5

While I was reading some sheet music I had gotten, I crossed a half note with three dots after it. What is this called? How many beats does it get (4/4)?

17

A single dot after a note (or rest) indicates that you add half the value of the note before it.

Each additional dot adds another half of the increment.

In 4/4 time, a half note is 2 beats. There will be 2 quarter notes left in the measure.

A dotted half note is 2 + 1 = 3 beats.

A doubly dotted half note is 2 + 1 + 0.5 = 3.5 beats.

A triply dotted half note is 2 + 1 + 0.5 + 0.25 = 3.75 beats. There will be 1 sixteenth note left in the measure.

This sequence, which is a geometric series, converges to twice the original note value as you add more dots.

  • 5
    Somehow, an infinite sequence converging to a finite number makes a LOT more sense when expressed with multiply dotted notes. – Dekkadeci Mar 9 at 13:45
  • Well, the original half-note and the increments form a geometric series 2, 1, 0.5 etc, and the duration of each of those notes is the sum of some of the terms of that geometric series. But your sequence 2, 3, 3.5 etc. isn't a geometric series. – Rosie F Oct 29 at 18:25
14

A triple-dotted half note is two beats plus half of that, plus half of the addition, plus half of THAT addition. Easier to show in notation!

enter image description here

Some engravers eschew double and triple dots on principle. Others find them acceptable in situations like my second example. They're mainstream enough to be offered as standard notation in all the popular notation programs. Any MORE than three dots exist only in theoretical discussion (but, go on, prove me wrong!)

Here's an example from Chopin (Prelude in G major for piano, Op. 28, No. 3.) Difficult, I think, to argue that it isn't a perfectly clear and useful notation.

enter image description here

  • Great examples. Kind of a newbie question here: In the top stave of the first example, should there be ties between the half note, quarter note, eighth note, and sixteenth note? – Wayne Conrad Mar 23 at 17:07
  • I used the + signs to mean the same thing. – Laurence Payne Mar 23 at 18:49
2

Basically, a triple-dotted note means that you add 7/8 the duration of the note. Here's how it works:

Single Dot: Add 1/2. Example: Dotted Half Note: 2 + 1 = 3 beats
Double Dot: Add 3/4. Example: Double-Dotted Half Note: 2 + 1.5 = 3.5 beats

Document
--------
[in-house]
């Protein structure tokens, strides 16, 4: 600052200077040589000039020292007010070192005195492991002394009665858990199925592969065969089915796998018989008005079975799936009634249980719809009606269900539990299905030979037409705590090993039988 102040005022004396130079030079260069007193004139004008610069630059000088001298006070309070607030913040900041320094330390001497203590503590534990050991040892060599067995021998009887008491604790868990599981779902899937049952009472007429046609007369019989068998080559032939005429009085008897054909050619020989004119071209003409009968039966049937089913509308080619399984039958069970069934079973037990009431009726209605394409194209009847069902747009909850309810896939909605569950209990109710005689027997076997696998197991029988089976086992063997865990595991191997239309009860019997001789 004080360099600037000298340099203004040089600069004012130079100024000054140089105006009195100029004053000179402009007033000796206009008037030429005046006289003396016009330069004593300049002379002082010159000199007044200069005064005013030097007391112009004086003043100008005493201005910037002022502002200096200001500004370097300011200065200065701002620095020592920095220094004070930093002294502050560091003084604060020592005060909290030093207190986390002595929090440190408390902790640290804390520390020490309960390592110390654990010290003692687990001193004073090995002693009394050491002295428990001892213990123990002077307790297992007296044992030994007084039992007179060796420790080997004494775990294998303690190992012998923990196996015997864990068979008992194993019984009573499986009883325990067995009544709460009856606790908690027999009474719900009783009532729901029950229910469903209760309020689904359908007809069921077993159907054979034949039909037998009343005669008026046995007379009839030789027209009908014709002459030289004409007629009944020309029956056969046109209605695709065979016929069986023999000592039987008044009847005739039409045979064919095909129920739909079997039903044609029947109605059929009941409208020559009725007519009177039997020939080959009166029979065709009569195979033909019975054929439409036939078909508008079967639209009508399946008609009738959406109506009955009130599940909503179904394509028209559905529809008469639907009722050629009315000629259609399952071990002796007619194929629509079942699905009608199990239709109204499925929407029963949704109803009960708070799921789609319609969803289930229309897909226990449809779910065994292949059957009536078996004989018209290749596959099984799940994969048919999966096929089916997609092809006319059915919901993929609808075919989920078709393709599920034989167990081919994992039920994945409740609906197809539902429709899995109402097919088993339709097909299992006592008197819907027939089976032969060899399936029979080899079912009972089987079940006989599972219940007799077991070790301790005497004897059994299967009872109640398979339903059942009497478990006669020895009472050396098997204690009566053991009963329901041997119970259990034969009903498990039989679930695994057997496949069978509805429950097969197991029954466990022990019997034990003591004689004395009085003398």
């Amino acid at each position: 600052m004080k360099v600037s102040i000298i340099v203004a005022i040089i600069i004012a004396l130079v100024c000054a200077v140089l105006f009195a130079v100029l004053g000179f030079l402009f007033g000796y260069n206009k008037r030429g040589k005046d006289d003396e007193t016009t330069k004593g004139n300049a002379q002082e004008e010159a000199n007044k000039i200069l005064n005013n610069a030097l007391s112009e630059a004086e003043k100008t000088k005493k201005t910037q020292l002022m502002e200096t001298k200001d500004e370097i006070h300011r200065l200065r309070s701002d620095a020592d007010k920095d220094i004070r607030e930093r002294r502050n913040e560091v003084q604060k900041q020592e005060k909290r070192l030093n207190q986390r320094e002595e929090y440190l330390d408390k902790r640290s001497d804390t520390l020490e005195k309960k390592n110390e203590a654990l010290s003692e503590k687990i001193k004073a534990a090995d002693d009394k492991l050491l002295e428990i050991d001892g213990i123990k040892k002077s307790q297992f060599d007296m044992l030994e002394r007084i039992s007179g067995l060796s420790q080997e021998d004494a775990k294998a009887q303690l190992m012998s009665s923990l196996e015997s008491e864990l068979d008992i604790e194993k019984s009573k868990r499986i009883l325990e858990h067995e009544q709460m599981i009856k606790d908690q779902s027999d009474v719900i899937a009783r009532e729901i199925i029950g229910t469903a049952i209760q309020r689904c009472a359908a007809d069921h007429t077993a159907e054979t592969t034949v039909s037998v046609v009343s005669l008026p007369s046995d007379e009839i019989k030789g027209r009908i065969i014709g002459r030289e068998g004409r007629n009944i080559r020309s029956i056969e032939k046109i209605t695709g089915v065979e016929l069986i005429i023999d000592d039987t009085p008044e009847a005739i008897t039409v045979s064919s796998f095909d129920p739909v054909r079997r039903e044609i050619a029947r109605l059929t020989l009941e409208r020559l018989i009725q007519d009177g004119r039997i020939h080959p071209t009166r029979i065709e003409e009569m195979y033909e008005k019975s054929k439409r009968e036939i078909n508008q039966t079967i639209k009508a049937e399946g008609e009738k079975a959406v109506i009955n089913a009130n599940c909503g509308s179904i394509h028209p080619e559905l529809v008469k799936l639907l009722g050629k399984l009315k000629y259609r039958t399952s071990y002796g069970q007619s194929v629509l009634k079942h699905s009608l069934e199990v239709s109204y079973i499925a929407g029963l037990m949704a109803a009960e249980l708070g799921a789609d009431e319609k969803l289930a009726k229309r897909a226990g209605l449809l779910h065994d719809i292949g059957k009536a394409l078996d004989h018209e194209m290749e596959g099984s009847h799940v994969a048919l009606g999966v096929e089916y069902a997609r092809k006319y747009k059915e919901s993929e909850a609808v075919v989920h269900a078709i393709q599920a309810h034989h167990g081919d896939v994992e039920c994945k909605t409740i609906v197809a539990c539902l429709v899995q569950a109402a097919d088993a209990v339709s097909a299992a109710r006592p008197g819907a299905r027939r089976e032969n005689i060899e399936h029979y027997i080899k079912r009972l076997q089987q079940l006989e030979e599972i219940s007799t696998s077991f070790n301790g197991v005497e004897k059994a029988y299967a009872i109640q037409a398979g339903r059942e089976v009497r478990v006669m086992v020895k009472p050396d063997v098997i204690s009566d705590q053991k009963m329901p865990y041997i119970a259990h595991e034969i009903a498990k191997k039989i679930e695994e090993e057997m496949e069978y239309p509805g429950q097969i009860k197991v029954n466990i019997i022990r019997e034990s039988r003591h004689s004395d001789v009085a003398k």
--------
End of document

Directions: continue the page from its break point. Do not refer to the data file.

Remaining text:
Triple Dot: Add 7/8. Example: Triple-Dotted Half Note: 2 + 1.75 = 3.75 beats

The pattern continues. You can even have Quadruple-Dotted notes, which would constitute an additional 15/16 times the duration. Example: A Quadruple-Dotted Half Note is 3.875 beats (half note + quarter note + eighth note + sixteenth note + thirty-second note).

Hope this helps.

0

If you mind the values of the notes, you can see the next shorter value is 1/2 of the note value in the previous line: 1, 1/2, 1/4, 1/8, 1/16, 1/32, 1/64 etc.

As we know a dotted note is extended by the half of its value, that means you have to add the next shorter note. It's value is the half of the note, and the length of the note is 50% extended.

enter image description here

So the note length of the dotted note is 150% if undotted note.

Each further point after a dotted note means you have to extend the dotted note value with the next shorter note:

...I crossed a half note with three dots after it. What is this called?

It's called a triple-dotted half note.

Its length is a half note (plus a quarter plus an eighth plus a sixteenth note)

wiki:

*A triple-dotted note is a note with three dots written after it;

As a picture tells more than thousand words:

enter image description here

Dotted notes and their equivalent durations. The curved lines, called ties, add the note values together.

https://en.wikipedia.org/wiki/Dotted_note

How many beats does it get (4/4)

You'll have to count 4 beats, whereby the last beat is 1/16th shorter, it is probably an up-beat of a 1/16th note to the next bar.

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